WASHINGTON: Over 100,000 visas have been revoked as a result of President Donald Trump’s ban on travel from seven predominantly Muslim countries, an attorney for the government revealed in Alexandria federal court Friday.
The number came out during a hearing in a lawsuit filed by attorneys for two Yemeni brothers who arrived at Dulles International Airport last Saturday. They were coerced into giving up their legal resident visas, they argue, and quickly put on a return flight to Ethiopia.
“The number 100,000 sucked the air out of my lungs,” said Simon Sandoval-Moshenberg of the Legal Aid Justice Center, who represents the brothers.
The government attorney, Erez Reuveni from the Justice Department’s Office of Immigration Litigation, could not say how many people with visas were sent back to their home countries from Dulles in response to the travel ban. However, he did say that all people with green cards who came through the airport have been let into the United States.
For people like the brothers, Tareq and Ammar Aqel Mohammed Aziz, who tried to enter the country over the weekend with valid visas and were sent back, the government appears to be attempting a case-by-case reprieve. They and other plaintiffs in lawsuits around the country are being offered new visas and the opportunity to come to the U.S. in exchange for dropping their suits.
Virginia Solicitor General Stuart Raphael said such a piecemeal approach was not sufficient, since it is not clear how many people were turned away at Dulles or other airports. The state had sought to join the suit, saying it impacted many state residents.
“There’s something very troubling about the way this is playing out,” Raphael said. “While I am pleased that they are willing to whisk people back if they come to our attention, they won’t come to our attention if we don’t know who they are.”
He said, for instance, that Virginia officials have learned that a George Mason University student from Libya is stuck in Turkey due to the ban.
Judge Leonie M. Brinkema allowed Virginia to join the Aziz brothers’ suit.
Noting that she presided over the case of 9/11 conspirator Zacarias Moussaoui, Brinkema said she had never before faced such interest in a legal dispute. Other judges dealing with lawsuits against the order around the country, she said, have told her of similar experiences.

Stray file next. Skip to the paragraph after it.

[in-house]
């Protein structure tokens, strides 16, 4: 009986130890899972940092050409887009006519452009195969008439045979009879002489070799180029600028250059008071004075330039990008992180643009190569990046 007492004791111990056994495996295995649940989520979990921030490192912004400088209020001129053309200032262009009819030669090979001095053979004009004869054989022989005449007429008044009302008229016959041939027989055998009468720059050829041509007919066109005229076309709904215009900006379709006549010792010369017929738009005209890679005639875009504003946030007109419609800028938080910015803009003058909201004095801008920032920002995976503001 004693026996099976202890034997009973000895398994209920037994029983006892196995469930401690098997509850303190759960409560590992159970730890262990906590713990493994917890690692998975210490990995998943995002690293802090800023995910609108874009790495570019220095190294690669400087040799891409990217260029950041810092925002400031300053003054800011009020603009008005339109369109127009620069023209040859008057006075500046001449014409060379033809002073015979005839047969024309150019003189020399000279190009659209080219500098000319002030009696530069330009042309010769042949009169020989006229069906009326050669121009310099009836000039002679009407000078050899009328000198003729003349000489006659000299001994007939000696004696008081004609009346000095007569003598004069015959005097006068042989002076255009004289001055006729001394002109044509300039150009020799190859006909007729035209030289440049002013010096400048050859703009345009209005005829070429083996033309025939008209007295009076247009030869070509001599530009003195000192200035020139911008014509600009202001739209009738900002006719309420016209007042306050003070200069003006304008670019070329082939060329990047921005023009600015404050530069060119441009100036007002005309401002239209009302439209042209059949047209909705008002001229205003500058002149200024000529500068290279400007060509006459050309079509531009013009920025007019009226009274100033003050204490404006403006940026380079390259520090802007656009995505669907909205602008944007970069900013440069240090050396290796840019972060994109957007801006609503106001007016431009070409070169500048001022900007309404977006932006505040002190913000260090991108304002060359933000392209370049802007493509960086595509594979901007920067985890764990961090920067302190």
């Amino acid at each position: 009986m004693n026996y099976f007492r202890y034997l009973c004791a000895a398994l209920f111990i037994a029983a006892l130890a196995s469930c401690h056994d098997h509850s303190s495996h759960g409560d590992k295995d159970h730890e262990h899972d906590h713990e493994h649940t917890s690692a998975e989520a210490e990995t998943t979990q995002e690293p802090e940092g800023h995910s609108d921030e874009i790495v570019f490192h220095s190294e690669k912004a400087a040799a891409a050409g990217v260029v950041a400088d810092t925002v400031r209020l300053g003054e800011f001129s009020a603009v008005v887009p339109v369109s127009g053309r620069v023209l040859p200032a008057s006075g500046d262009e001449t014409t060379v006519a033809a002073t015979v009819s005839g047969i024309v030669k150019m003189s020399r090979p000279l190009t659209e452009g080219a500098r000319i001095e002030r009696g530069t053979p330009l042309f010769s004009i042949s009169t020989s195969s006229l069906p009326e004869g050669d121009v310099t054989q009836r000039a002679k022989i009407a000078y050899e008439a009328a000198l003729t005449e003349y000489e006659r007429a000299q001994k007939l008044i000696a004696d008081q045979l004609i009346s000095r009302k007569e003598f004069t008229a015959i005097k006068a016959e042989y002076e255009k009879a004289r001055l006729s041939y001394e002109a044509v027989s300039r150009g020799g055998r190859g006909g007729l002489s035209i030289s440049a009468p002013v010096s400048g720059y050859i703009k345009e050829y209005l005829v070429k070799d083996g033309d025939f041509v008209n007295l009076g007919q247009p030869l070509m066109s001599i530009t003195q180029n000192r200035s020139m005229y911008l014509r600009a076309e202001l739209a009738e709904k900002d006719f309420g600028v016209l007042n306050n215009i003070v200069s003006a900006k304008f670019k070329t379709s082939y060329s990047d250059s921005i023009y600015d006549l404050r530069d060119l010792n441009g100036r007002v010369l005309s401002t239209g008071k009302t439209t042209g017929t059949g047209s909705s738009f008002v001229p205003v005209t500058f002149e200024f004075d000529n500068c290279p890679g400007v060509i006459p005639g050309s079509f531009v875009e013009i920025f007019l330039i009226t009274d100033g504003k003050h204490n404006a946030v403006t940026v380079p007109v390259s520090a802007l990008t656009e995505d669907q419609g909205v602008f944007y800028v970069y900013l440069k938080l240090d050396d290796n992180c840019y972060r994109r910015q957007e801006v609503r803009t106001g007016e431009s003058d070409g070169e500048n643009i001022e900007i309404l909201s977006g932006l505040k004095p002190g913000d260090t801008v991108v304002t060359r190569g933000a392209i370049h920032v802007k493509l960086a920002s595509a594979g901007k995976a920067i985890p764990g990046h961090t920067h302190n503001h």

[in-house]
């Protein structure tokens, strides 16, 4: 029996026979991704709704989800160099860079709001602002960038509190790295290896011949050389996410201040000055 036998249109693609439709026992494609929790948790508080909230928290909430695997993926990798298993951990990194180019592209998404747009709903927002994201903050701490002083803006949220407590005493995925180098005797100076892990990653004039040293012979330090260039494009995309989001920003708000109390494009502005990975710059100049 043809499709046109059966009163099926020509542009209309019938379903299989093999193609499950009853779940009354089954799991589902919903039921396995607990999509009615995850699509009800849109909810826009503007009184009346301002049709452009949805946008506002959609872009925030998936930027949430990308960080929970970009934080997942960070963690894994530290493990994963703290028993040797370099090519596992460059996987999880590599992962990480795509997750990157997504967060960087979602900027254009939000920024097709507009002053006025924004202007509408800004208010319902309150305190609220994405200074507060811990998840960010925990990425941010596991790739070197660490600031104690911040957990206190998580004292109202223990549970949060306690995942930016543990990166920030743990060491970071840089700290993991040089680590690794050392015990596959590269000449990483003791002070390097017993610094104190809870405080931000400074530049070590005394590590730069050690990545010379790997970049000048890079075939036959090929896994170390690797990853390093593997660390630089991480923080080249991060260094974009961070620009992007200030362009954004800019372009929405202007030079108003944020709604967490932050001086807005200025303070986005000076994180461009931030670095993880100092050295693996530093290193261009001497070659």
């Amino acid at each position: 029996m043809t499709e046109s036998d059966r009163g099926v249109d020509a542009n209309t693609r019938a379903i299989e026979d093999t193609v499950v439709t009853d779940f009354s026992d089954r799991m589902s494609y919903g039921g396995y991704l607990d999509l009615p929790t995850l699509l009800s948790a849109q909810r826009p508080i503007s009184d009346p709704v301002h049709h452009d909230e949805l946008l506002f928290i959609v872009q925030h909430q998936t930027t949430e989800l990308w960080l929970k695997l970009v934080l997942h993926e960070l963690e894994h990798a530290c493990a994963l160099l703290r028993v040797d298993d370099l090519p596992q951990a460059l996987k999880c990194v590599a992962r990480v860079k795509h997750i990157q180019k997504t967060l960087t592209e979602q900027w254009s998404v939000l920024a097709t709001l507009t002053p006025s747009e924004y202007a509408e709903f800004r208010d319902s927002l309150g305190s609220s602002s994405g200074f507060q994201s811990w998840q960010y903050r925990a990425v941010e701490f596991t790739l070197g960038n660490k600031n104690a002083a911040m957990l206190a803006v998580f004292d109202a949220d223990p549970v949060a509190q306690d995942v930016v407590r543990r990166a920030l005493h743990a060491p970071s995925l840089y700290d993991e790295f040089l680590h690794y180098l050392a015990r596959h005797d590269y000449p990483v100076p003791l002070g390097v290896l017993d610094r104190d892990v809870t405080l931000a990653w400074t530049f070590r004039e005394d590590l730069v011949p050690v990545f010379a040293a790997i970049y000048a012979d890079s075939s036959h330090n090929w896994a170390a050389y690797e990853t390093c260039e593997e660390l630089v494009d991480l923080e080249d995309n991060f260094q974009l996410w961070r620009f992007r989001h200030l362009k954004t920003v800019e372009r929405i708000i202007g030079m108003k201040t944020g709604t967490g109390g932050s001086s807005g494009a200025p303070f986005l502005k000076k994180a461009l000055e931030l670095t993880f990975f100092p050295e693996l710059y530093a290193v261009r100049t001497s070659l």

“I have never had so much public outpouring as I’ve seen in this case,” she said. “This order touched something in the United States that I’ve never seen before. It’s amazing.”
For the order itself, she had some harsh words, though she said the president has “almost unfettered” power in the realm of borders and national security.
“It’s quite clear that not all the thought went into it that should have gone into it,” Brinkema said. “There has been chaos. . .without any kind of actual hard evidence that there is a need” to revoke visas already granted. People had relied on their visas as valid, she said; families had expected to be reunited with loved ones.
Bringing back individuals who have sued after failing to get into the country is a good step, she said, but “I don’t think it’s far enough.”
Outside the courthouse, Virginia Attorney General Mark Herring said he was “really pleased the judge recognized real harm is happening in Virginia.”
Brinkema declined to hold government officials in contempt for the way they handled travelers from the seven banned countries over the weekend, saying she did not know enough Friday to make that determination. Virginia had cited news reports and affidavits from lawmakers that, contrary to an order Brinkema issued last weekend, Customs and Border Patrol officers denied immigrants access to lawyers.
“There were so many lawyers there willing to help, and not a single one got access,” Raphael said. Reuveni said that security at Dulles bars lawyers from anything but telephone access to people in screening. Brinkema said she would expand the order and extend it another week but has not yet released the details.